Let’s Do The Math On $15 Minimum Wage

By  John Derby
Times Publisher
April 28, 2016

We are a small business with 20 full and part-time employees.
When the minimum wage went up to $10 an hour, we increased everyone’s wage by $1 because we did not feel it was right to only increase those workers who were on the bottom rung of the economic ladder.
This cost to the company was an estimated $20,000 annually.
The company did not show a profit of $20,000 that year, so the employees were told that somehow the company would have to increase its income this year by $20,000 to pay for the raise.
While we have been able to raise part of that additional income, when one of our employees retires in June, he will not be replaced.
Now let’s look at the increase from $10 an hour to $15 an hour (not all at once, but when the increases are mandated by the state).
Each year the increase takes place it will add an additional $20,000 cost to doing business. Either that or we will have to lay off one of our staff, which we prefer not to do.
So the first year of additional raises will cost $20,000, and the next year it will go up to $40,000, and by the time we get to the $15-an-hour minimum in 2021, it will be costing the company an additional $100,000 a year to do business.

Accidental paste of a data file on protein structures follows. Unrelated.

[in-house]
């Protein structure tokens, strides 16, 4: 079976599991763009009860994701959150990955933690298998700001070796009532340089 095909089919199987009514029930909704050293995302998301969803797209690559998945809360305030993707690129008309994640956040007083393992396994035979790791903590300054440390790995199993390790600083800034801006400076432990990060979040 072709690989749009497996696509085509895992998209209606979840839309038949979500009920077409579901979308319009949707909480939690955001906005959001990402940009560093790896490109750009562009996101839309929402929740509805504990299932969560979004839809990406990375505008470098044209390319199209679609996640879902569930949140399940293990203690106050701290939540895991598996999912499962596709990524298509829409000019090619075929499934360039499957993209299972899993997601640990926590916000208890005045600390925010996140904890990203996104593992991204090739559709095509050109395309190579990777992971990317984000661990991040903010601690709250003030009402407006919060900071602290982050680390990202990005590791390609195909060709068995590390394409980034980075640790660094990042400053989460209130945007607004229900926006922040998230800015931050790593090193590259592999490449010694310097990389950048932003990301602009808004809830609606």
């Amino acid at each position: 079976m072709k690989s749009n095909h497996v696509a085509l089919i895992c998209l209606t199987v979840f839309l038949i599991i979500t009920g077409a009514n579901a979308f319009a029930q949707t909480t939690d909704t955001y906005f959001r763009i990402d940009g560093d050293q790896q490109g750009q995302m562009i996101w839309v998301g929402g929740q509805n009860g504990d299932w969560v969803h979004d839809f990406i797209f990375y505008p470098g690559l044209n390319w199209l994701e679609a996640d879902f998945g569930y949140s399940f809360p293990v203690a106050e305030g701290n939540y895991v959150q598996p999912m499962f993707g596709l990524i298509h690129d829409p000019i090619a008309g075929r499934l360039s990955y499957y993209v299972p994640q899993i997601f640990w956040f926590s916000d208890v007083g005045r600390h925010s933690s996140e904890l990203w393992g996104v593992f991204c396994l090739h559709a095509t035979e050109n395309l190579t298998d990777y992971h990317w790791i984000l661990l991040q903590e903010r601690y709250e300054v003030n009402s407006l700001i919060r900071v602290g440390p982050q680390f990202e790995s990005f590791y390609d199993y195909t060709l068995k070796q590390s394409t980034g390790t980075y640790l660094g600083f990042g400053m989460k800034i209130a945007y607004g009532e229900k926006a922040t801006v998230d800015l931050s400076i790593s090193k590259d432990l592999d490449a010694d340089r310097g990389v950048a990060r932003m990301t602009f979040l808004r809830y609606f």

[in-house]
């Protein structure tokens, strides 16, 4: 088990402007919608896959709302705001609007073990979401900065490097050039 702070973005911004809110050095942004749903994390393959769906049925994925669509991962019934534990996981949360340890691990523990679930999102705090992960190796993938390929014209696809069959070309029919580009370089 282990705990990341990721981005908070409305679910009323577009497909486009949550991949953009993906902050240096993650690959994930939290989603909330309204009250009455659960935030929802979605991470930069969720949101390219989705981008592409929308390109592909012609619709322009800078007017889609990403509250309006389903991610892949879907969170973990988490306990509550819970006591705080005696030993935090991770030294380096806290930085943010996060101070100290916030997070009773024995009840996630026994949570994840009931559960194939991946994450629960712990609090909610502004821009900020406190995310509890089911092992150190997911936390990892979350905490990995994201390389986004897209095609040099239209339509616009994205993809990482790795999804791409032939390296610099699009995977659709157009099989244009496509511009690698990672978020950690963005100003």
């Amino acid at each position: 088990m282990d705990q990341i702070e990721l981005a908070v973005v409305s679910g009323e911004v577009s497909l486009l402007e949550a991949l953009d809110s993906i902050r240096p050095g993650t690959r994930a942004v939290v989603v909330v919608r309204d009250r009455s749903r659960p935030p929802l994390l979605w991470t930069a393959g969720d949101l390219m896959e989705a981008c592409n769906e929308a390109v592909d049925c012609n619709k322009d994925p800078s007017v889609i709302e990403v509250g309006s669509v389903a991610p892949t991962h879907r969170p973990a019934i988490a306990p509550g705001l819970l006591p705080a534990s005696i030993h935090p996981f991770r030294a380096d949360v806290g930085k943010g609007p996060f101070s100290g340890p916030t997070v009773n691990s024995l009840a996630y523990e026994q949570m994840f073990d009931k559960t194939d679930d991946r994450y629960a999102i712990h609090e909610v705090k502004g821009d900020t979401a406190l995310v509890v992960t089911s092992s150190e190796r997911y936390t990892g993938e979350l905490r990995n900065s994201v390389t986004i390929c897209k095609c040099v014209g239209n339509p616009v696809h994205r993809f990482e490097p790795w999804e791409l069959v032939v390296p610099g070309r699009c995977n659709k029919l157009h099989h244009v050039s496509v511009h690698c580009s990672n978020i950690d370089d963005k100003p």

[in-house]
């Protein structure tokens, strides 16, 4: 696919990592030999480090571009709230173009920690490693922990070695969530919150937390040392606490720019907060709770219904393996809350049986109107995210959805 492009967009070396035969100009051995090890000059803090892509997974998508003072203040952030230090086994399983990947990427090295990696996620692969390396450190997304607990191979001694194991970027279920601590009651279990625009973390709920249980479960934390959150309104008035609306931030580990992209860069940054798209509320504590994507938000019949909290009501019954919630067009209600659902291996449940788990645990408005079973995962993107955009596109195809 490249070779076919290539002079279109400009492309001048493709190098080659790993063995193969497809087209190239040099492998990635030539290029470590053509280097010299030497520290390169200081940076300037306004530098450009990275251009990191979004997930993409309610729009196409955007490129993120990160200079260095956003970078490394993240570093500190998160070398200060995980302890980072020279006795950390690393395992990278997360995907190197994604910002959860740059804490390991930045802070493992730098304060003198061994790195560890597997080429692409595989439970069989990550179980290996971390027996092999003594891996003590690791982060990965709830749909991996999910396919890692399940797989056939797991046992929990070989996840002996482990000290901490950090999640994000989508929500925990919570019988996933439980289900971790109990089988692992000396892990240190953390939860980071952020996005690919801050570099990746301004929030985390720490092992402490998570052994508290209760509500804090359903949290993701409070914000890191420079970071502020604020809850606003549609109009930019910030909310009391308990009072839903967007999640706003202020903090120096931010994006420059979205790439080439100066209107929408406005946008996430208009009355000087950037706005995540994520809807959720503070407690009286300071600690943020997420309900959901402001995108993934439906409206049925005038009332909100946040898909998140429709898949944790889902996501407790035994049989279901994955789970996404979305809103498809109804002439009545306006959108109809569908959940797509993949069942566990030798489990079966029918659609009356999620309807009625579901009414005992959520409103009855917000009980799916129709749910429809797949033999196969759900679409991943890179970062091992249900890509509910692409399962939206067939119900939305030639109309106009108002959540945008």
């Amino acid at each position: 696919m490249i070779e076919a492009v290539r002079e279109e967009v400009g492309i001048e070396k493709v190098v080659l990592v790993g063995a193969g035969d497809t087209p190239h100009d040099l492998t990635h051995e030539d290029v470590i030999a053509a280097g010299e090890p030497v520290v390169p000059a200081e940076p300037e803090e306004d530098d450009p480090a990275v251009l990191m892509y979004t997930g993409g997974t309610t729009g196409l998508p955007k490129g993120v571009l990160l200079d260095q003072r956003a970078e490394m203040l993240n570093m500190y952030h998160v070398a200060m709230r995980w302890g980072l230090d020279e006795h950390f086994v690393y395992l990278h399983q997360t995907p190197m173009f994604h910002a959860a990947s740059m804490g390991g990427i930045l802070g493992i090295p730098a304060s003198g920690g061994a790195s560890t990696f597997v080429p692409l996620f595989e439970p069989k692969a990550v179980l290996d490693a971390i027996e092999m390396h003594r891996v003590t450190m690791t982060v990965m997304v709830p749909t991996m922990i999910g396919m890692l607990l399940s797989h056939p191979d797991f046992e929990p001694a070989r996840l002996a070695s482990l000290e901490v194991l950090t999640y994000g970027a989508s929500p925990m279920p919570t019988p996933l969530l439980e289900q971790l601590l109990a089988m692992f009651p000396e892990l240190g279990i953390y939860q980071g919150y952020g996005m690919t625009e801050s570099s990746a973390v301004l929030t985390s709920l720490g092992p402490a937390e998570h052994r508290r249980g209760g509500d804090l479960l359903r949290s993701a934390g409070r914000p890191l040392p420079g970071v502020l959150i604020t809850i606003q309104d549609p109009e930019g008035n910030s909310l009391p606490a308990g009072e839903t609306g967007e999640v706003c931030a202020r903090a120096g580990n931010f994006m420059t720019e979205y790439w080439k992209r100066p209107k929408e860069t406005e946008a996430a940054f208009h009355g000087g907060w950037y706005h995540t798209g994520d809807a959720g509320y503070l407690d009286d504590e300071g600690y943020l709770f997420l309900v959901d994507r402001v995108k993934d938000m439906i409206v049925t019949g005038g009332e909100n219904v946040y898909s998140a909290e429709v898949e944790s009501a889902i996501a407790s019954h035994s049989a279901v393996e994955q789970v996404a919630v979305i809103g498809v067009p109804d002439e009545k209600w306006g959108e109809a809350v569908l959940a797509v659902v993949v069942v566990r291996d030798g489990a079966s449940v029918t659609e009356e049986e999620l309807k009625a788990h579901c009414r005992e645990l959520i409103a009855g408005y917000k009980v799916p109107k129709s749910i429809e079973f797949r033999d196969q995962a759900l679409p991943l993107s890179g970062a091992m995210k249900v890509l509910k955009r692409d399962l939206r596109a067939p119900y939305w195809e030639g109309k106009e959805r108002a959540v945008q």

In a good year, our business will only make 8 percent profit. To pay for an additional $100,000 in wages, the company would have to generate 17 percent profit or over double what it has done in the past.
If those numbskulls in Sacramento can show us how to generate that kind of profit out of a business which has never been able to come close to that, then come down here and run this newspaper.
Otherwise, they need to learn how to run the State of California, so that it is fiscally balanced, and that hasn’t been done in years.
It seems like it is time for small business to march on Sacramento, and refuse to pay these increases; or at the very least prepare a measure for the ballot which will disallow the state legislature from mandating wage increases for the entire state, and leave this matter in the hands of the local cities and counties.
Clearly every city or county is different.
While it could be realistic to have one wage level in San Francisco and Los Angeles, where the cost of living is almost double what it is in the valley, there needs to be a different minimum wage for this valley, which is still suffering from the last seven years of recession.

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